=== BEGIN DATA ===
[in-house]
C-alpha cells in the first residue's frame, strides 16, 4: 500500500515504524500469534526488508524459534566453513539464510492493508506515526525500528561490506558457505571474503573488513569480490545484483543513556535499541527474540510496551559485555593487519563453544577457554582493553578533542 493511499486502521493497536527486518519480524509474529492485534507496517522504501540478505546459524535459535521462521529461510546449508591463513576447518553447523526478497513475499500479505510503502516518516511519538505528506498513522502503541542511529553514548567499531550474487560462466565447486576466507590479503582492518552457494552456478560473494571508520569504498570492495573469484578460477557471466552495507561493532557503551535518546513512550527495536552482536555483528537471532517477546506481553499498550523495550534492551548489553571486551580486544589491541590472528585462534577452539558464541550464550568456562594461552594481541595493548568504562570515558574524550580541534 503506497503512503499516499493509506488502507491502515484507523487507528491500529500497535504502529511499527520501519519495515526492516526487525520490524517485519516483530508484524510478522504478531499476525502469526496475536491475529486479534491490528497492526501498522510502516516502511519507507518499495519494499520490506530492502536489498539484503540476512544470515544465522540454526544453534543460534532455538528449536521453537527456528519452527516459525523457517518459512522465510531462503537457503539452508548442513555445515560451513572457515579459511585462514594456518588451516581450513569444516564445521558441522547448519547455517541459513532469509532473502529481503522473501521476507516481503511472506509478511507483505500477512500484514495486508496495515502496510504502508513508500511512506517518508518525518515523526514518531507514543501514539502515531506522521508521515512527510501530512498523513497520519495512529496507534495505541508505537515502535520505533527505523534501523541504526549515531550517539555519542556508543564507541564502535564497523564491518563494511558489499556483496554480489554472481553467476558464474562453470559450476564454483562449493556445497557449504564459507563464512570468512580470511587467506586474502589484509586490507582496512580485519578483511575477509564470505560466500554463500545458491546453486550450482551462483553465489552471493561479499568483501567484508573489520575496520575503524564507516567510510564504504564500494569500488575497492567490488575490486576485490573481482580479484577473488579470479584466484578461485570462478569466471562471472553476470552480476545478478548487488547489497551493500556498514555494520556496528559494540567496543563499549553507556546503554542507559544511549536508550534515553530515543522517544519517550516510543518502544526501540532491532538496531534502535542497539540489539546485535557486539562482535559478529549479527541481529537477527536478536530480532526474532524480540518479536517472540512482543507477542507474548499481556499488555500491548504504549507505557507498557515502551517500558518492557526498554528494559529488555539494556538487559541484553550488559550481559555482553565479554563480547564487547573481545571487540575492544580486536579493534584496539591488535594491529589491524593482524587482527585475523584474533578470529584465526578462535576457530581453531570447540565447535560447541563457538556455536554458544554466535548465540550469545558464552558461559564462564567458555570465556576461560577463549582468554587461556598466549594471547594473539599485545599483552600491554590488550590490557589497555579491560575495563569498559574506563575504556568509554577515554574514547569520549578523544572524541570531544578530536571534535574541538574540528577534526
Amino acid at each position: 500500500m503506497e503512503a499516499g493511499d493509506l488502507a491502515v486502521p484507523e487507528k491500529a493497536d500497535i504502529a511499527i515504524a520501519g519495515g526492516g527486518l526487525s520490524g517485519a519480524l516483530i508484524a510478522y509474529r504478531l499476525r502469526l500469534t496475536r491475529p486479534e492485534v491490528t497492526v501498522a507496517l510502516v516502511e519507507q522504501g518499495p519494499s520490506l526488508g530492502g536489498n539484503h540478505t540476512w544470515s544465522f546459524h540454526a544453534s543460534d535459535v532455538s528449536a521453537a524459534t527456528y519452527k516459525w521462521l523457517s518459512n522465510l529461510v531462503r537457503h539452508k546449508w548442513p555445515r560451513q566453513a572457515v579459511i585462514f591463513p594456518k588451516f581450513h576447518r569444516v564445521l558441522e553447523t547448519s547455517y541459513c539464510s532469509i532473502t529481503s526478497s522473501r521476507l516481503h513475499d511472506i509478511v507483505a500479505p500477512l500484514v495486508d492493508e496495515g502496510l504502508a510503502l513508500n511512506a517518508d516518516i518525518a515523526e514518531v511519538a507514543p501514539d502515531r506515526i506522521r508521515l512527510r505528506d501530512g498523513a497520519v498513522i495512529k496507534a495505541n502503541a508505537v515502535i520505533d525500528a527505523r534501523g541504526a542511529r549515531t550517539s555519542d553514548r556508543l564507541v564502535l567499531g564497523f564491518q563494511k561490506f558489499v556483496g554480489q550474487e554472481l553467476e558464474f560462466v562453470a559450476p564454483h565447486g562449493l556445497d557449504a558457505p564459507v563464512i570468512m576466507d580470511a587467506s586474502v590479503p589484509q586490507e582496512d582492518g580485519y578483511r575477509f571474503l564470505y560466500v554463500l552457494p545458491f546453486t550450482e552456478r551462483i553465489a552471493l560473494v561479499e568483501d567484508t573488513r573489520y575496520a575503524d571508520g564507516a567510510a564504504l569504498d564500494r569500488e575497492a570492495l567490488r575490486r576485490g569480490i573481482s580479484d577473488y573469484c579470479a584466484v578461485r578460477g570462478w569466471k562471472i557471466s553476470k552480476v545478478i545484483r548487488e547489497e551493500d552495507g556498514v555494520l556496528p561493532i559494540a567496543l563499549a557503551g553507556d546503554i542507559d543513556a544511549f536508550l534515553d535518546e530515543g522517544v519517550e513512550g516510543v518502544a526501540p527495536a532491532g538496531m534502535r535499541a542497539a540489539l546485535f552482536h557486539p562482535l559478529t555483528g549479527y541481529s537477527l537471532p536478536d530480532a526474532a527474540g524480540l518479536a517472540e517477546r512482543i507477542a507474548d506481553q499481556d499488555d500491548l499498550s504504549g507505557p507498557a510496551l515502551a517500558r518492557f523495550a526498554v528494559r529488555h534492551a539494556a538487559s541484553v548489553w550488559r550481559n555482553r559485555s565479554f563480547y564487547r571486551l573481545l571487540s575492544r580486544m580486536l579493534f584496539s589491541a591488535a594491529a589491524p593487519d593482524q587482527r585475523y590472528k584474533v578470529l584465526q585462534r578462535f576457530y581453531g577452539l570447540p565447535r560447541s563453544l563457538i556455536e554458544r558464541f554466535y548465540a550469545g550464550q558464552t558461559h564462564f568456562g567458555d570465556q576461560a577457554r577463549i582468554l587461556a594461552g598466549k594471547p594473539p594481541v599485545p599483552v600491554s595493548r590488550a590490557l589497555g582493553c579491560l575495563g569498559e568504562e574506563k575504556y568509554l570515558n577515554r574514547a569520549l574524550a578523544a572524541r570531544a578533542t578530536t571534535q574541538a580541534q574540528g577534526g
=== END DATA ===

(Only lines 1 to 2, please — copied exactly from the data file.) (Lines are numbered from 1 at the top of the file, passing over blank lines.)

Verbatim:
[in-house]
C-alpha cells in the first residue's frame, strides 16, 4: 500500500515504524500469534526488508524459534566453513539464510492493508506515526525500528561490506558457505571474503573488513569480490545484483543513556535499541527474540510496551559485555593487519563453544577457554582493553578533542 493511499486502521493497536527486518519480524509474529492485534507496517522504501540478505546459524535459535521462521529461510546449508591463513576447518553447523526478497513475499500479505510503502516518516511519538505528506498513522502503541542511529553514548567499531550474487560462466565447486576466507590479503582492518552457494552456478560473494571508520569504498570492495573469484578460477557471466552495507561493532557503551535518546513512550527495536552482536555483528537471532517477546506481553499498550523495550534492551548489553571486551580486544589491541590472528585462534577452539558464541550464550568456562594461552594481541595493548568504562570515558574524550580541534 503506497503512503499516499493509506488502507491502515484507523487507528491500529500497535504502529511499527520501519519495515526492516526487525520490524517485519516483530508484524510478522504478531499476525502469526496475536491475529486479534491490528497492526501498522510502516516502511519507507518499495519494499520490506530492502536489498539484503540476512544470515544465522540454526544453534543460534532455538528449536521453537527456528519452527516459525523457517518459512522465510531462503537457503539452508548442513555445515560451513572457515579459511585462514594456518588451516581450513569444516564445521558441522547448519547455517541459513532469509532473502529481503522473501521476507516481503511472506509478511507483505500477512500484514495486508496495515502496510504502508513508500511512506517518508518525518515523526514518531507514543501514539502515531506522521508521515512527510501530512498523513497520519495512529496507534495505541508505537515502535520505533527505523534501523541504526549515531550517539555519542556508543564507541564502535564497523564491518563494511558489499556483496554480489554472481553467476558464474562453470559450476564454483562449493556445497557449504564459507563464512570468512580470511587467506586474502589484509586490507582496512580485519578483511575477509564470505560466500554463500545458491546453486550450482551462483553465489552471493561479499568483501567484508573489520575496520575503524564507516567510510564504504564500494569500488575497492567490488575490486576485490573481482580479484577473488579470479584466484578461485570462478569466471562471472553476470552480476545478478548487488547489497551493500556498514555494520556496528559494540567496543563499549553507556546503554542507559544511549536508550534515553530515543522517544519517550516510543518502544526501540532491532538496531534502535542497539540489539546485535557486539562482535559478529549479527541481529537477527536478536530480532526474532524480540518479536517472540512482543507477542507474548499481556499488555500491548504504549507505557507498557515502551517500558518492557526498554528494559529488555539494556538487559541484553550488559550481559555482553565479554563480547564487547573481545571487540575492544580486536579493534584496539591488535594491529589491524593482524587482527585475523584474533578470529584465526578462535576457530581453531570447540565447535560447541563457538556455536554458544554466535548465540550469545558464552558461559564462564567458555570465556576461560577463549582468554587461556598466549594471547594473539599485545599483552600491554590488550590490557589497555579491560575495563569498559574506563575504556568509554577515554574514547569520549578523544572524541570531544578530536571534535574541538574540528577534526